Self-driving cars are so 2090? Not really.

It’s not that long ago that self-driving cars (also known as autonomous vehicles or driverless cars) seemed like the domain of science fiction. Yet in reality, researchers have been conducting experiments on them since the 1920s.  

Now, we’re heading into an exciting future where we may no longer be drivers but passengers. Imagine sending your kids to soccer practice, instead of having to drive them – safe in the knowledge that the car will get them there all by itself. Or picture a world where no one owns a car at all anymore, but simply calls one when needed.

Autonomous driving opens up an array of possibilities – but there are still some key challenges to overcome to make truly autonomous vehicles a reality.

Did you know?

  • 5TB

    Up to 5TB per hour is the amount of data generated by one self-driving car. [2]

  • 11.9%

    is the potential increase in sales of semiconductors to the automotive industry by 2022.[4]

  • 2020

    the first fully autonomous vehicles could be commercially available.[5]

How cars become drivers.

In order for a car to ‘see’, ‘hear’, ‘understand’, ‘talk’, and ‘think’, it needs a huge array of video, image, audio, text, LIDAR and other sensor data to be correctly collected, structured and understood by Artificial Intelligence (AI) or machine learning models.

Most of these models are based on deep learning networks, often called neural networks – complex mathematical systems that can learn tasks by analyzing vast amounts of data. By processing thousands of cat photos, for instance, a neural network can learn to recognize a cat.[1]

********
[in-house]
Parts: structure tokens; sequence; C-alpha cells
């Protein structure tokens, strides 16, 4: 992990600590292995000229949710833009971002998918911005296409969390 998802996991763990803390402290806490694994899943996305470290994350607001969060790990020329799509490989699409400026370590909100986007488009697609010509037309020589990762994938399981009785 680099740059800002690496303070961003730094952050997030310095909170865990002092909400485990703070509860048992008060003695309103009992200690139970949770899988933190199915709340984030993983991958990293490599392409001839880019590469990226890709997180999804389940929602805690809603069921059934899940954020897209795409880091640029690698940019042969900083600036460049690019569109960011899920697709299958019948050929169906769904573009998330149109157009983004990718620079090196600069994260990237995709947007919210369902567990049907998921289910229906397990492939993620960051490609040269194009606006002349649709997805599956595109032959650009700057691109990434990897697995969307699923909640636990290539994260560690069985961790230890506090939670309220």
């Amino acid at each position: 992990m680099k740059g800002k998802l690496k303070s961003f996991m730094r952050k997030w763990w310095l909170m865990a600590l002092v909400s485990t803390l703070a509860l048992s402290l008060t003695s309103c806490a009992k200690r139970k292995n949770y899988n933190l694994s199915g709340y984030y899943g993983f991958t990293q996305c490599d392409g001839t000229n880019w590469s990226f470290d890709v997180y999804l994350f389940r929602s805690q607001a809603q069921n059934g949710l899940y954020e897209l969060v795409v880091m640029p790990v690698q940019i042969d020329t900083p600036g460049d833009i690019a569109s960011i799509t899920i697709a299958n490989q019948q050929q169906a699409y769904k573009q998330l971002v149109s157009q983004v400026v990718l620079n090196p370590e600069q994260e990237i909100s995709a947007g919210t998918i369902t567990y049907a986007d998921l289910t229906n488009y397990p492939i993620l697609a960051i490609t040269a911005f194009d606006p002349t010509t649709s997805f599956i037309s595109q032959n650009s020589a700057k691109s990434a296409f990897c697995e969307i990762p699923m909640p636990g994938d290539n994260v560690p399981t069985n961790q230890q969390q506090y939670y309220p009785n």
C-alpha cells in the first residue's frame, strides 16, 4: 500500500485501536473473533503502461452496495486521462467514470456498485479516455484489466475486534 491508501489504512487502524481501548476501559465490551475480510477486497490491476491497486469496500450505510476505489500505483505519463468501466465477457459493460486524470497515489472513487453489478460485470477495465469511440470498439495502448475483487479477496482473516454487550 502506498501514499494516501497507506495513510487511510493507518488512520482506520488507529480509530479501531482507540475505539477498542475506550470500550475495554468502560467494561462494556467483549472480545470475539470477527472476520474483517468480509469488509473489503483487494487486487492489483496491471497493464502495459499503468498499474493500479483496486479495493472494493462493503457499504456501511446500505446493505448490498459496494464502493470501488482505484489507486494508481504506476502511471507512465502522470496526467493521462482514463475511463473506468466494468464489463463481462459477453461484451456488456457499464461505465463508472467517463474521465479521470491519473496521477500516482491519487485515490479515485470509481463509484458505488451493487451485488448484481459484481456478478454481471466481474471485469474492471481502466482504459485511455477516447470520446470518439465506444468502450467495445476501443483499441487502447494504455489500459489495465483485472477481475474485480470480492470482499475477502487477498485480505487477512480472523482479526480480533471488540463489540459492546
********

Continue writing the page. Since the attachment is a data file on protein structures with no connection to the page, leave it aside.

You may never have heard of neural networks, but in fact, you’re likely to interact with them frequently. This is the same technology that recognizes faces in the photos you post to Facebook, identifies commands to your cellphone, and translates between languages on internet services like Microsoft Skype.

It’s this technology that’s hastening the advance of autonomous robots, including self-driving cars. But it faces significant challenges – the biggest one is to process the amount of data generated from sensors and derive the right decisions based on that data. Not to mention the large amount of data required for these networks to learn before they are even deployed.

 “If you show a child a picture of a cat, they will recognize a real cat without thinking,” says Dr David Mueller, our Lead Strategist in Electronics. “But you need to show an AI system millions of pictures of cats in order for it to then reliably identify another cat. And this is the same problem you have in self-driving cars. Just think about the amount of work your brain is doing when you drive – there are so many decisions that you’re making without even thinking about it. For example, if another car suddenly pulls out in front of you, your foot will be on the brake – probably before you’ve even realized you’ve done it. You’ve seen something happen, processed it, understood its implications, and taken action – all in moments and just based on your limited